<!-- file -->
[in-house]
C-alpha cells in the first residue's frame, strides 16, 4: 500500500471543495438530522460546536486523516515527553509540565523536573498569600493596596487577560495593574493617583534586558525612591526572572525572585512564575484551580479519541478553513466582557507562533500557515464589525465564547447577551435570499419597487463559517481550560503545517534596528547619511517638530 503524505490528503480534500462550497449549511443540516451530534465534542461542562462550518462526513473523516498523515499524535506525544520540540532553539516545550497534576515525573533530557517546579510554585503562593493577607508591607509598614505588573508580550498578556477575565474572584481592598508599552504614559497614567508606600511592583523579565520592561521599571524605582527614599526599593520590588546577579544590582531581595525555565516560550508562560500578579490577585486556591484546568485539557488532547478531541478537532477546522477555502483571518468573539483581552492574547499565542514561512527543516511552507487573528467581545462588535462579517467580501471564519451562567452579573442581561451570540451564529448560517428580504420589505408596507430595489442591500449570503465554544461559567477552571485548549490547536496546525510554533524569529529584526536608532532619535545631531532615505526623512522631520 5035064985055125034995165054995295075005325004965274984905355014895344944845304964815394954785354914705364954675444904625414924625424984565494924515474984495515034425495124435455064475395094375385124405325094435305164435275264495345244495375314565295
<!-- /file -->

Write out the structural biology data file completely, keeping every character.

[in-house]
C-alpha cells in the first residue's frame, strides 16, 4: 500500500471543495438530522460546536486523516515527553509540565523536573498569600493596596487577560495593574493617583534586558525612591526572572525572585512564575484551580479519541478553513466582557507562533500557515464589525465564547447577551435570499419597487463559517481550560503545517534596528547619511517638530 503524505490528503480534500462550497449549511443540516451530534465534542461542562462550518462526513473523516498523515499524535506525544520540540532553539516545550497534576515525573533530557517546579510554585503562593493577607508591607509598614505588573508580550498578556477575565474572584481592598508599552504614559497614567508606600511592583523579565520592561521599571524605582527614599526599593520590588546577579544590582531581595525555565516560550508562560500578579490577585486556591484546568485539557488532547478531541478537532477546522477555502483571518468573539483581552492574547499565542514561512527543516511552507487573528467581545462588535462579517467580501471564519451562567452579573442581561451570540451564529448560517428580504420589505408596507430595489442591500449570503465554544461559567477552571485548549490547536496546525510554533524569529529584526536608532532619535545631531532615505526623512522631520 5035064985055125034995165054995295075005325004965274984905355014895344944845304964815394954785354914705364954675444904625414924625424984565494924515474984495515034425495124435455064475395094375385124405325094435305164435275264495345244495375314565295